Trying out

Rearranged seasons cause some student athletes to try out new sports


Photo Courtesy of Jasmine Varma

Jasmine Varma leads a pack of runners at a SCVAL race at Baylands Park

Jannah Sheriff

After an early morning running laps around the track for basketball conditioning during the summer, sophomore Jasmine Varma was surprised by her coach’s suggestion that she join the Cross Country team. Having never done the sport before, Varma describes being initially hesitant to try it but eventually decided to join at the encouragement of her friend.  

“I was like ‘I’m not cut out for this,’” Varma said. “It took some convincing for sure. I was kind of thrown into the deep end with cross country and I ended up liking it a lot.”

Varma found the sport initially grueling, but grew to adapt to the new style of training. In previous years, the basketball season would take place from November to mid-March but due to the pandemic, it was pushed to the third season of the year from April to May. These changes allowed Varma to participate in Cross Country, Basketball and Track and Field consecutively. 

“The first two weeks of cross [country], I didn’t know what I was doing at all,” Varma said. “At that point, it was all just a mental game, like, ‘How far am I going to push myself until it doesn’t hurt anymore?’ I had no experience running at all, so it was like ‘Alright, let’s see how much I last.’”

Jasmine Varma runs the open 400 meter race at a home dual meet (Photo Courtesy of Jasmine Varma)

Similarly, sophomore Amy Hu, who had played basketball her freshman year, joined the MVHS dance team for the first time this year. 

Aside from the Mommy and Me classes she remembers taking as a child, Hu first began taking dance classes outside of school her freshman year once or twice a week. According to Hu, although she didn’t join the school team at the time due to the large time commitment and feelings of intimidation she experienced because of her her relative inexperience compared to other dancers, she decided to join this year on an impulse. 

“The fact that I made both decisions happily really played a positive role in this transition and I’m honestly glad that I got to experience both things,” Hu said. “Both teams are really supportive and the transition has been made super smooth because of it.”

Although she found the team welcoming, Hu remembers having trouble adjusting to the sport itself; for example, she spent months learning the basic steps over Zoom before meeting in person for the first time to film for the team’s annual Winter performance. The team managed issues with lag and mirroring moves while practicing in the online format, which Hu believes caused dancing in-person to be a bit “confusing” as they had to coordinate together for the first time without the setting of zoom.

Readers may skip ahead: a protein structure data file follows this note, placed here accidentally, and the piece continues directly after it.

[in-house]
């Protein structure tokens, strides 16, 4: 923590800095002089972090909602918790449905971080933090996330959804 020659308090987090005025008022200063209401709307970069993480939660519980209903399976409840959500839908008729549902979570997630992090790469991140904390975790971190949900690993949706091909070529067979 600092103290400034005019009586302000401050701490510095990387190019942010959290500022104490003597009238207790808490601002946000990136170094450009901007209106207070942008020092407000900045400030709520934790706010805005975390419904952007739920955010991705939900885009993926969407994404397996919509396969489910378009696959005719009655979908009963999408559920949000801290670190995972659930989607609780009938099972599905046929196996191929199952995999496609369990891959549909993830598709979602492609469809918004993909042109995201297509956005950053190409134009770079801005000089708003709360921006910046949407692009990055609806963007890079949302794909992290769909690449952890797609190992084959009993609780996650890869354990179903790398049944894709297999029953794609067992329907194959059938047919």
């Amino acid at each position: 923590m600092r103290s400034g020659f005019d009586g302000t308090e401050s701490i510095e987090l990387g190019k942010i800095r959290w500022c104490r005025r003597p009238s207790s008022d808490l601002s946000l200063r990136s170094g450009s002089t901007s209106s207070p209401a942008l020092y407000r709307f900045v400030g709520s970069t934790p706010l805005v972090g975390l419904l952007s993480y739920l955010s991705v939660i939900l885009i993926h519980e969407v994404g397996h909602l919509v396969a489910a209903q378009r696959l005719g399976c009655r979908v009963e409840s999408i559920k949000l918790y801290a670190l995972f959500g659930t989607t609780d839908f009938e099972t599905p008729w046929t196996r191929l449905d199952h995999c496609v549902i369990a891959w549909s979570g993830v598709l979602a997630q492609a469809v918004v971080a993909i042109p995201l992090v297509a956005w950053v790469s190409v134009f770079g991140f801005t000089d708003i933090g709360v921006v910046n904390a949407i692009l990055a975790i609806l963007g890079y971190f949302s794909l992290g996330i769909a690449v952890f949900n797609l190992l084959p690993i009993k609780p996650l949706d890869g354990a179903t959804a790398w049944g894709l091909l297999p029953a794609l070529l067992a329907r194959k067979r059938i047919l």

“When [I’m] on Zoom, I’m stuck in my room, can’t do jumps, I can’t run, I can’t do anything that is too big, so that was an issue,” Hu said. “Especially as my first year on the dance team, it was really hard. Online, everyone was really supportive, but in person, you can really see that we keep redoing it as a group until everyone gets it right and I think that’s just a good way to promote teamwork.” 

The rearranged seasons also compelled senior Christy Feng to join Cross Country this year, a sport that she participated in during middle school before transitioning to water polo and swimming in high school. Despite leaving the sport when she entered high school, she continued running in her free time before finding the “perfect opportunity” to revisit the activity when the Water Polo and Cross Country seasons no longer overlapped. 

“I’ve always had a passion for running ever since middle school cross country and track, and because of the pandemic all the gyms closed and there were no more practices,” Feng said. “I had to find another way to keep fit, [so] I went back to running and it’s like once you start again you just don’t want to stop — it becomes a daily thing. I met amazing people, made some amazing memories, it made me a lot more fit [and] made me more disciplined with my time and my fitness.”

Jasmine Varma waits to race at a Track and Field home dual meet (Photo Courtesy of Jasmine Varma)

Feng notes that after school transitioned to an online format, cross country helped her “stick to a more set schedule” and organize a routine in her daily life that the pandemic had disrupted. By having practice to look forward to in the afternoon, Feng found motivation to complete her work and be more productive. As a senior, Feng plans to continue running during her years in college. 

“I think for the rest of my life, I will definitely be a runner,” Feng said. “I definitely incorporate it into my every day schedule, and in college I was thinking about doing club cross country as well as club water polo if I have the time.”

Varma notes how she gained an improved mindset and feeling of discipline from trying a new sport this year and working through the difficulties that came with the new experience.

“I’ve just been proud of how my view on perseverance has changed,” Varma said. “I haven’t always been a perseverant person. I’ve always been like, ‘Oh, this is getting hard, I’ll just stop.’ But [now] it’s like, ‘If you hang on to something, there will be a good outcome in the end.’”

Varma intends to continue all three sports in the coming school year, while Hu plans to continue on the Dance team rather than basketball as her main sport year round.  

The MV Dance Team makes a formation during their annual winter dance performance (Photo Courtesy of Amy Hu )

“Looking at this year and looking at how good everyone on the team is,” Hu said. “It was really eye opening for me and I definitely have a lot to improve on, a lot to learn and I can’t wait to spend the summer doing that.”